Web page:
This is an especially great place to visit if you have been dragging the kids around London and want to do something that appeals to them!

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History of House Mill on Three Mills Island

The East End of London started life as a predominantly rural area. However, its proximity to the edge of the city and its easy access to water soon turned it into the capital’s industrial heart. If you are interested in learning more about the city’s milling heritage, then make a visit to the House Mill. Located close to the Olympic Park, in the heart of the East End, the mill is the oldest and largest tidal mill in the country.

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Visit Newham City Farm

If you find yourself in the Beckton area of the East End, then make sure to make a visit to the Newham City Farm, especially if you have animal loving kids with you.


This is one of London’s oldest and most popular city farms, giving you a chance to spend some time with over 200 different kinds of animals in a rural oasis right in the heart of the city’s East End.

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Visit The Whitechapel Art Gallery

You may not automatically associate London’s East End with art galleries, but the area is home to many famous and popular venues, including the Whitechapel Gallery. Founded in the early 20th century, this gallery has hosted many famous exhibitions over the years and has had a major part to play in the development of many British artists. It is well worth a visit if you find yourself in the Whitechapel area.

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Visit Mudchute Park and Farm

The East End’s Isle of Dogs may not be the first place you think about visiting when you want to enjoy green spaces and fresh air, but the local Mudchute community on the island has created a lovely park with a large city farm that is well worth a visit.


This really is a get-away-from-it-all green experience in the heart of urban London.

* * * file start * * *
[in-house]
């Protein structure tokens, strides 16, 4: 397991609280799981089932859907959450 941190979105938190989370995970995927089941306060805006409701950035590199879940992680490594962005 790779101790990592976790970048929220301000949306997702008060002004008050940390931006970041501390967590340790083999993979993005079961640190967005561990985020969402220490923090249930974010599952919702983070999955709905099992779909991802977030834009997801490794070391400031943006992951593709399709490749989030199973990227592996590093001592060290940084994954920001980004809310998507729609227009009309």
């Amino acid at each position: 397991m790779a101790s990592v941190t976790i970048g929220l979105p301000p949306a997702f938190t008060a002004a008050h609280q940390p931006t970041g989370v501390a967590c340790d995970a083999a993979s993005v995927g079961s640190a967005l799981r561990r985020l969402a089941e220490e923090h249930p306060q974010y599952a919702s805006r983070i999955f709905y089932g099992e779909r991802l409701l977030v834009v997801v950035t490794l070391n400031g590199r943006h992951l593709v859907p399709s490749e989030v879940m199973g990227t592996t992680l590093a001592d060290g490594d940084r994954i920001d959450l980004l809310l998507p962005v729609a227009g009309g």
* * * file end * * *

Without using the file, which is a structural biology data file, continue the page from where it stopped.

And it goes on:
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History of Tower Hamlets Cemetery Park

Visiting a cemetery may not seem like a whole load of fun, but if you find yourself near Mile End then you should take a detour to the Tower Hamlets Cemetery Park. The site was once one of the largest cemeteries in London, but it is now an impressive woodlands nature reserve.


You may just recognise the park when you get there,

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History of The Isle of Dogs London

Once a rural and relatively wild area of marshland that was mainly used for animal pasture, the Isle of Dogs is now the financial hub of London. Home to the impressive skyscrapers of Canary Wharf, this area has seen some massive changes and events over the centuries and is well worth a visit if you want to see how old and new London can live side by side.

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Visit London’s Last Lighthouse

If you find yourself in Leamouth in the East End’s Tower Hamlets area, you will be able to see the last remaining lighthouse still standing in London. Also known as Bow Creek lighthouse, the wharf buildings around the lighthouse are now used as an arts centre and creative work space, which is open to visitors.


The lighthouse itself is no longer in use,

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The Vestry House Museum

If you are visiting Walthamstow, you can easily pass a few hours in its local museum, Vestry House. This charming building is Grade II listed and has been used for various purposes over the years, spending some years as a workhouse and a few as a police station.